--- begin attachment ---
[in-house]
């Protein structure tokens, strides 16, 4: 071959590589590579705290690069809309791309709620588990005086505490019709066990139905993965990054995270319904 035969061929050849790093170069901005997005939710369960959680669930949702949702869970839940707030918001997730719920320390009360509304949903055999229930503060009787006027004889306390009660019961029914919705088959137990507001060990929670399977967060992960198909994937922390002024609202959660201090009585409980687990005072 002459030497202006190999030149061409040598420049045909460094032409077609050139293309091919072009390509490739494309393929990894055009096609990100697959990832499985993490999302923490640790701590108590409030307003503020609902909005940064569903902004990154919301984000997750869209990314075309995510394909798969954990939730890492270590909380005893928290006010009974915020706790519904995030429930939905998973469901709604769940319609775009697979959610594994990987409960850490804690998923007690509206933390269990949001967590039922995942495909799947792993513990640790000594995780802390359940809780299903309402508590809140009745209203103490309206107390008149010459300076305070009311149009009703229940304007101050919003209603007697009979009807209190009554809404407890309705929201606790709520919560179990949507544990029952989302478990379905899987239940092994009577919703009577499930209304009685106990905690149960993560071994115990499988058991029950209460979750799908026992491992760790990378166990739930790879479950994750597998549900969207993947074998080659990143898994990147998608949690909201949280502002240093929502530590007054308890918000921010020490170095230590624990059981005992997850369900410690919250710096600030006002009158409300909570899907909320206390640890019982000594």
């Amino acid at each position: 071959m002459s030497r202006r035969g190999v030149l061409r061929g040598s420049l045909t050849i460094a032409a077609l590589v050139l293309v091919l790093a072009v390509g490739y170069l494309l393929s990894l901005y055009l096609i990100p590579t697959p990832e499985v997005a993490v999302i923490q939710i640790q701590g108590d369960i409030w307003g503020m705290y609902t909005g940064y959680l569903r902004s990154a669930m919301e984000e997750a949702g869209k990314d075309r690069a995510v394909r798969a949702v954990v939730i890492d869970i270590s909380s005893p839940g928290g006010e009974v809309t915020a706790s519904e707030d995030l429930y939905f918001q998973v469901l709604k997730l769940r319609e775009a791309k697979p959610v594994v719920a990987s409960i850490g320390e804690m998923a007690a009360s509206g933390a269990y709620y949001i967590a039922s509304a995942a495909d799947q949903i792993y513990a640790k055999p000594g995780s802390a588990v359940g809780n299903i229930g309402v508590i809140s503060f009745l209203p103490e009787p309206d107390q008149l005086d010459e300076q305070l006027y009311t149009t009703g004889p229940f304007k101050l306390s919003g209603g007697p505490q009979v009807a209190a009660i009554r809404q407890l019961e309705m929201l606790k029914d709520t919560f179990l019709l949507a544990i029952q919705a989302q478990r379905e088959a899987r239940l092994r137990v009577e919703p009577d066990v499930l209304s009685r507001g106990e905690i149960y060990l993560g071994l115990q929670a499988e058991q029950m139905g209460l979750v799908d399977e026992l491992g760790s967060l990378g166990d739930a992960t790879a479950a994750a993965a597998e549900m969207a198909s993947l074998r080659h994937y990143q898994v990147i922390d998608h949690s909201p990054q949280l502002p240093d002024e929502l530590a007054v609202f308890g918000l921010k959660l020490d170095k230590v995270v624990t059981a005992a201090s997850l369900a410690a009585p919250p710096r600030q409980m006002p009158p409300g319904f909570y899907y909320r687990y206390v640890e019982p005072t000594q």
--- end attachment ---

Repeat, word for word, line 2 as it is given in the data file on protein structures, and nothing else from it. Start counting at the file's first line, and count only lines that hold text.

């Protein structure tokens, strides 16, 4: 071959590589590579705290690069809309791309709620588990005086505490019709066990139905993965990054995270319904 035969061929050849790093170069901005997005939710369960959680669930949702949702869970839940707030918001997730719920320390009360509304949903055999229930503060009787006027004889306390009660019961029914919705088959137990507001060990929670399977967060992960198909994937922390002024609202959660201090009585409980687990005072 002459030497202006190999030149061409040598420049045909460094032409077609050139293309091919072009390509490739494309393929990894055009096609990100697959990832499985993490999302923490640790701590108590409030307003503020609902909005940064569903902004990154919301984000997750869209990314075309995510394909798969954990939730890492270590909380005893928290006010009974915020706790519904995030429930939905998973469901709604769940319609775009697979959610594994990987409960850490804690998923007690509206933390269990949001967590039922995942495909799947792993513990640790000594995780802390359940809780299903309402508590809140009745209203103490309206107390008149010459300076305070009311149009009703229940304007101050919003209603007697009979009807209190009554809404407890309705929201606790709520919560179990949507544990029952989302478990379905899987239940092994009577919703009577499930209304009685106990905690149960993560071994115990499988058991029950209460979750799908026992491992760790990378166990739930790879479950994750597998549900969207993947074998080659990143898994990147998608949690909201949280502002240093929502530590007054308890918000921010020490170095230590624990059981005992997850369900410690919250710096600030006002009158409300909570899907909320206390640890019982000594």